American Portraits

Harry Truman, the Firing of Douglas MacArthur, and Integrity

In this lesson, students will learn about the life of Harry S. Truman and how it was shaped by integrity. They will explore actions throughout his life and how they impacted his identity and purpose. Through his example, they will learn how they can maintain the principle of integrity in their own lives.

Founding Principles

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Individual Responsibility

Individuals must take care of themselves and their families and be vigilant to preserve their liberty.

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Limited Government

Citizens are best able to pursue happiness when government is confined to those powers which protect their life, liberty, and property.

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Rule of Law

Government and citizens all abide by the same laws regardless of political power. Those laws respect individual rights, are transparently enacted, are justly applied, and are stable.

Narrative

Harry S. Truman was born on May 8, 1884, on a small farm in Lamar. Missouri. While growing up, he developed a passion for politics and eventually made connections with the Kansas City Democratic Machine run by “Boss” Thomas J. Pendergast. Truman wanted to go to West Point, but was rejected because of poor eyesight. He later joined the Missouri National Guard and when the U.S. entered World War I, he earned the rank of Captain of an artillery unit.  While fighting in France, not a single man died under his command….

Narrative PDF

Compelling Question

How can you maintain your integrity to help advance freedom for yourself and others and help you achieve your purpose?

Virtue Defined

Integrity is personal consistency in moral goodness.

Lesson Overview

In this lesson, students will learn about the life of Harry S. Truman and how it was shaped by integrity. They will explore actions throughout his life and how they impacted his identity and purpose. Through his example, they will learn how they can maintain the principle of integrity in their own lives.

Objectives

  • Students will analyze Harry S. Truman’s life and actions.
  • Students will understand how acting with integrity can help them achieve their identity and purpose
  • Students will apply this knowledge to the pursuit of integrity in their own lives.

Background

On June 24, 1950, North Koreans, led by communist dictator Kim Il-sung, invaded South Korea. President Harry S. Truman was resolved to stop communism from spreading. With the support of the American people, he went before the United Nations to ask for support in defending the South Koreans. In all, 20 countries would join the United States in attempting to stop the North Korean attack.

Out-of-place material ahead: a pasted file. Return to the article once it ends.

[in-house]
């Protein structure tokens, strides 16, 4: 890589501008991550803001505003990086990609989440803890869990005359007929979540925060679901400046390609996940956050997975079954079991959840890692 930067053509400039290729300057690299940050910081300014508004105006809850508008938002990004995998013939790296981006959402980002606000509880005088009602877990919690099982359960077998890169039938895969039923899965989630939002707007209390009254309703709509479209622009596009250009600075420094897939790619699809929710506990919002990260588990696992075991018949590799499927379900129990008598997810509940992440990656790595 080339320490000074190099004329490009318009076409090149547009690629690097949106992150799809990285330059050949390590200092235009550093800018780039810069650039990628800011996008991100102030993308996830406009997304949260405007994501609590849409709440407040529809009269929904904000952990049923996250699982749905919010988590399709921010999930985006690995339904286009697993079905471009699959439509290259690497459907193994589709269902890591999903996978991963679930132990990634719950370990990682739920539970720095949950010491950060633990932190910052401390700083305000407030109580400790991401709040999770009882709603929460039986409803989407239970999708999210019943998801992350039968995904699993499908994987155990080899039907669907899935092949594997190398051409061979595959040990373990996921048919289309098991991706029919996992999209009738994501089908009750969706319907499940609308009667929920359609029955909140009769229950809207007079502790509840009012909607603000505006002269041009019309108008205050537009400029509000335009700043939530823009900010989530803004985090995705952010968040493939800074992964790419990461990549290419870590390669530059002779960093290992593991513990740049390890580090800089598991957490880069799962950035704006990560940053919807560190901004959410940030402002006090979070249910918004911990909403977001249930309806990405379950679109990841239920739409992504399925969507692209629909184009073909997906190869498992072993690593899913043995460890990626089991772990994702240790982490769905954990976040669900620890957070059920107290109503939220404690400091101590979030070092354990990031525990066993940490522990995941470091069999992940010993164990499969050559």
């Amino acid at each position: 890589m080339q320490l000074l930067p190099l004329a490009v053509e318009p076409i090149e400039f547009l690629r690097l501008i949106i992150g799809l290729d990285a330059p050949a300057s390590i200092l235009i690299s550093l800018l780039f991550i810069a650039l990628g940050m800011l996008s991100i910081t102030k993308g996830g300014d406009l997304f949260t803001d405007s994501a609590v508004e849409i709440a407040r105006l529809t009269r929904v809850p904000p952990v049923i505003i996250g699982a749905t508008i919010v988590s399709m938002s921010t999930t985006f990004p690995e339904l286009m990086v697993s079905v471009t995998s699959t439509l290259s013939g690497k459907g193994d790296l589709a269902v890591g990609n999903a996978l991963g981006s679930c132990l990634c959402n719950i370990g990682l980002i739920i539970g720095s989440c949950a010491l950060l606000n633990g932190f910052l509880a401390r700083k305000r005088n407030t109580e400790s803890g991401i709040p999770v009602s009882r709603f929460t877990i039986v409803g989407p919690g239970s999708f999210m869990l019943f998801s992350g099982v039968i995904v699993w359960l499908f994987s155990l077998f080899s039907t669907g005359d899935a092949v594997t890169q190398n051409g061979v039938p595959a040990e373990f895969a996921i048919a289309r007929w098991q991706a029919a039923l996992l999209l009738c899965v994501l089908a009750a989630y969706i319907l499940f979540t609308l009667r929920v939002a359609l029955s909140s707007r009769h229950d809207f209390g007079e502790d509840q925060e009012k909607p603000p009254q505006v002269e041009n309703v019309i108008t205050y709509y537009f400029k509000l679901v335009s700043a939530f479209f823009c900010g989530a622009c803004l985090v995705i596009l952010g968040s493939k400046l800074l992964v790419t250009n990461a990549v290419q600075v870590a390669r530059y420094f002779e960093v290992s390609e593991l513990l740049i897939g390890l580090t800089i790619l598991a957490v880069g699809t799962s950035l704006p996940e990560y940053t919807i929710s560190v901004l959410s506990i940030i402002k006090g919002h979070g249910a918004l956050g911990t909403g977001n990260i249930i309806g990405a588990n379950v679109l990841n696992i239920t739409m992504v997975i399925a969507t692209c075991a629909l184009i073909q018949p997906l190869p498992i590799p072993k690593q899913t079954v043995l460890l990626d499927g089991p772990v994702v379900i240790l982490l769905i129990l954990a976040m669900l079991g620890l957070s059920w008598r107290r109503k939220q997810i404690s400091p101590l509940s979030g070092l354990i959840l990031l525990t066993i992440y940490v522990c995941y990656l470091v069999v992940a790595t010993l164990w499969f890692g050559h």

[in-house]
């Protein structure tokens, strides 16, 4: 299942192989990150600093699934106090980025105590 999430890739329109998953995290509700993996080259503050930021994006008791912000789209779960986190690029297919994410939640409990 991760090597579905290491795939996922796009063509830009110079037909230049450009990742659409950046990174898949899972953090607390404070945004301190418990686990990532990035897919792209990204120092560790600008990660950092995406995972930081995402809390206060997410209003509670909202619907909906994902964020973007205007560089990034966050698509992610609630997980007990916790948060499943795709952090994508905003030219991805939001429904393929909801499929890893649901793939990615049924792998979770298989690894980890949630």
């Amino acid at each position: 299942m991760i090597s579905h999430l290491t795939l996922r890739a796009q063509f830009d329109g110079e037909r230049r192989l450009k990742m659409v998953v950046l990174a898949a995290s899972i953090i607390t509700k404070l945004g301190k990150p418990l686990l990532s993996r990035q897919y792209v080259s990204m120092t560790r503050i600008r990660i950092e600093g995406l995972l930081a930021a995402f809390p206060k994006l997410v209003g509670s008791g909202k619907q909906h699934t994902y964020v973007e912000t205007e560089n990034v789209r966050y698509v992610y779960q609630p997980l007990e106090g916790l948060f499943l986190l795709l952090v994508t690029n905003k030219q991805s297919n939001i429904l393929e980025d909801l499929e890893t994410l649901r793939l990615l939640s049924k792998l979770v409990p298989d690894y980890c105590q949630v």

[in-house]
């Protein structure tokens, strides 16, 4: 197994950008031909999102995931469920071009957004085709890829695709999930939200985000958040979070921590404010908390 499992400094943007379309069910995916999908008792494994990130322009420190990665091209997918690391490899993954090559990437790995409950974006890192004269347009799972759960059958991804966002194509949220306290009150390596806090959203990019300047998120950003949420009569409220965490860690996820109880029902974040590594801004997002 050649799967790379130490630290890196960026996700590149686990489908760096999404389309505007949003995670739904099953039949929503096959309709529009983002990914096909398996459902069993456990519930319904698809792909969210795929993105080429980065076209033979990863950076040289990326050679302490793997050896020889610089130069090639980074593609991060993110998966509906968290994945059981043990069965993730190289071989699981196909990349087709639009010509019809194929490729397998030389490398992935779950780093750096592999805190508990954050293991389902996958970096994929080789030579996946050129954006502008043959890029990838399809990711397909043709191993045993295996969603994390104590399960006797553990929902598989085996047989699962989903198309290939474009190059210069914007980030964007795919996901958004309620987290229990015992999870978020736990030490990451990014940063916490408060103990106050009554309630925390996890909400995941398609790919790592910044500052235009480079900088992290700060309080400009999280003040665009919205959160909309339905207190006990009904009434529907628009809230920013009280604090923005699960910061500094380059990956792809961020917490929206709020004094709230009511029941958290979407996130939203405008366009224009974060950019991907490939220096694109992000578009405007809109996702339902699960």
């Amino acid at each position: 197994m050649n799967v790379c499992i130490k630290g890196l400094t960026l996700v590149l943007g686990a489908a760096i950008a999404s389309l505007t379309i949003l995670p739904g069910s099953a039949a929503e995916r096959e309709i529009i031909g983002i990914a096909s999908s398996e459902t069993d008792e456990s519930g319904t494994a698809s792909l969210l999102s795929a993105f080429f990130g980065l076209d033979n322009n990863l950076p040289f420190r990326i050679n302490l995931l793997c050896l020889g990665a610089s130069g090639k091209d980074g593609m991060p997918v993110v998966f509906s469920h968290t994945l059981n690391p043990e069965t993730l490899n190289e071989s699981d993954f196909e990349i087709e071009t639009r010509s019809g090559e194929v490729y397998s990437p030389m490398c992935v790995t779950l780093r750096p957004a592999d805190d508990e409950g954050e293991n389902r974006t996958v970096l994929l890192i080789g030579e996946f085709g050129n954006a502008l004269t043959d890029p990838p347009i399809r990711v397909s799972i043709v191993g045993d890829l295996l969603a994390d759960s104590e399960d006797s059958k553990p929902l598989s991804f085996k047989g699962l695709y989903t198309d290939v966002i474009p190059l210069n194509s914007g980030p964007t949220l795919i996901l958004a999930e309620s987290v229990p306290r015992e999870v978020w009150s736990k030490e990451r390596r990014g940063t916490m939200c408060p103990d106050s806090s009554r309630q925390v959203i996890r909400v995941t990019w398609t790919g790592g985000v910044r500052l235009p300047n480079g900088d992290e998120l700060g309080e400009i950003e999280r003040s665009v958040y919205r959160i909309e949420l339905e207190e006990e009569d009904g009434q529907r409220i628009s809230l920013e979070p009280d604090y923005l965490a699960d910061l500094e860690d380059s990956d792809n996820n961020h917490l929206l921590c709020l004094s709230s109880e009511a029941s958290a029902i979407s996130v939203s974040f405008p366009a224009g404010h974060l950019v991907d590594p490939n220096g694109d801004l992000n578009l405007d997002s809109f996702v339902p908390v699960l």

Truman’s commander in Korea was General Douglas MacArthur, who was once the Superintendent of the United States Military Academy at West Point, and, before World War II, was the Chief of Staff of the U.S. Army.  MacArthur was well-loved as a hero of the Pacific Theater during World War II.  He had won the Medal of Honor for his leadership there, and was responsible for rebuilding Japan after the war.

Just as the situation seemed most dire in the Korean War, MacArthur devised a daring sea landing at Inchon, Korea, which helped turn the tide for the United Nations forces. This surprise offensive pushed the North Koreans almost all the way back to the Chinese border. After many difficult battles, a ceasefire was declared almost three years later, but not before President Truman needed to make a difficult choice concerning MacArthur.

Vocabulary

  • Resolve
  • Chief of Staff of the United States Army
  • Political Machine
  • Facet
  • Flaw
  • Taiwan
  • Joint Chiefs of Staff
  • Communism
  • Integrity

Introduce Text

Have students read the background and narrative, keeping the Compelling Question in mind as they read. Then have them answer the remaining questions below.

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Questions

Walk-In-The-Shoes Questions
As you read, imagine you are the protagonist.

  • What challenges are you facing?
  • What fears or concerns might you have?
  • What may prevent you from acting in the way you ought?

Observation Questions

  • Who was Harry Truman? Who was Douglas MacArthur? What were their roles in the Korean War?
  • What was the big decision Harry Truman had to make in April of 1951?
  • What do Harry Truman’s actions throughout his life say about his personal integrity?

Discussion Questions
Discuss the following questions with your students.

  • What is the historical context of the narrative?
  • What historical circumstances presented a challenge to the protagonist?
  • How and why did the individual exhibit a moral and/or civic virtue in facing and overcoming the challenge?
  • How did the exercise of the virtue benefit civil society?
  • How might exercise of the virtue benefit the protagonist?
  • What might the exercise of the virtue cost the protagonist?
  • Would you react the same under similar circumstances? Why or why not?
  • How can you act similarly in your own life? What obstacles must you overcome in order to do so?

Additional Resources

  • McCullough, David; Truman; Simon and Schuster; 1992
  • “Harry S. Truman Library and Museum.” Harry S. Truman Library and Museum. http://www.trumanlibrary.org/

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